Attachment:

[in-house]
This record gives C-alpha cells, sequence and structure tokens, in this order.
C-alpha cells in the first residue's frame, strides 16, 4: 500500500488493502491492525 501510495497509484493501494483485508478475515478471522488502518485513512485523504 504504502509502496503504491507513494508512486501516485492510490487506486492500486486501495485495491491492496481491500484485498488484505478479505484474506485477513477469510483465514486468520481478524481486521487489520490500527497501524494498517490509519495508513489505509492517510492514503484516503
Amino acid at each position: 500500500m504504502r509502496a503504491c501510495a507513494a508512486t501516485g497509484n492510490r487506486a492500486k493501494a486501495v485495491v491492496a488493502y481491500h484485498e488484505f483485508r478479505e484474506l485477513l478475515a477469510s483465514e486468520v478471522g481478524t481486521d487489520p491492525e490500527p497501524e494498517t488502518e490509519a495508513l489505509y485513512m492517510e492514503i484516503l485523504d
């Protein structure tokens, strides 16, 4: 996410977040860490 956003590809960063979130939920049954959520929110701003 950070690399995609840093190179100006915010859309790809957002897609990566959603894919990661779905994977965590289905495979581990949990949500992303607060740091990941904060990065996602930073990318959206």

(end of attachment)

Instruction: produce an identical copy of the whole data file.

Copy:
[in-house]
This record gives C-alpha cells, sequence and structure tokens, in this order.
C-alpha cells in the first residue's frame, strides 16, 4: 500500500488493502491492525 501510495497509484493501494483485508478475515478471522488502518485513512485523504 504504502509502496503504491507513494508512486501516485492510490487506486492500486486501495485495491491492496481491500484485498488484505478479505484474506485477513477469510483465514486468520481478524481486521487489520490500527497501524494498517490509519495508513489505509492517510492514503484516503
Amino acid at each position: 500500500m504504502r509502496a503504491c501510495a507513494a508512486t501516485g497509484n492510490r487506486a492500486k493501494a486501495v485495491v491492496a488493502y481491500h484485498e488484505f483485508r478479505e484474506l485477513l478475515a477469510s483465514e486468520v478471522g481478524t481486521d487489520p491492525e490500527p497501524e494498517t488502518e490509519a495508513l489505509y485513512m492517510e492514503i484516503l485523504d
């Protein structure tokens, strides 16, 4: 996410977040860490 956003590809960063979130939920049954959520929110701003 950070690399995609840093190179100006915010859309790809957002897609990566959603894919990661779905994977965590289905495979581990949990949500992303607060740091990941904060990065996602930073990318959206």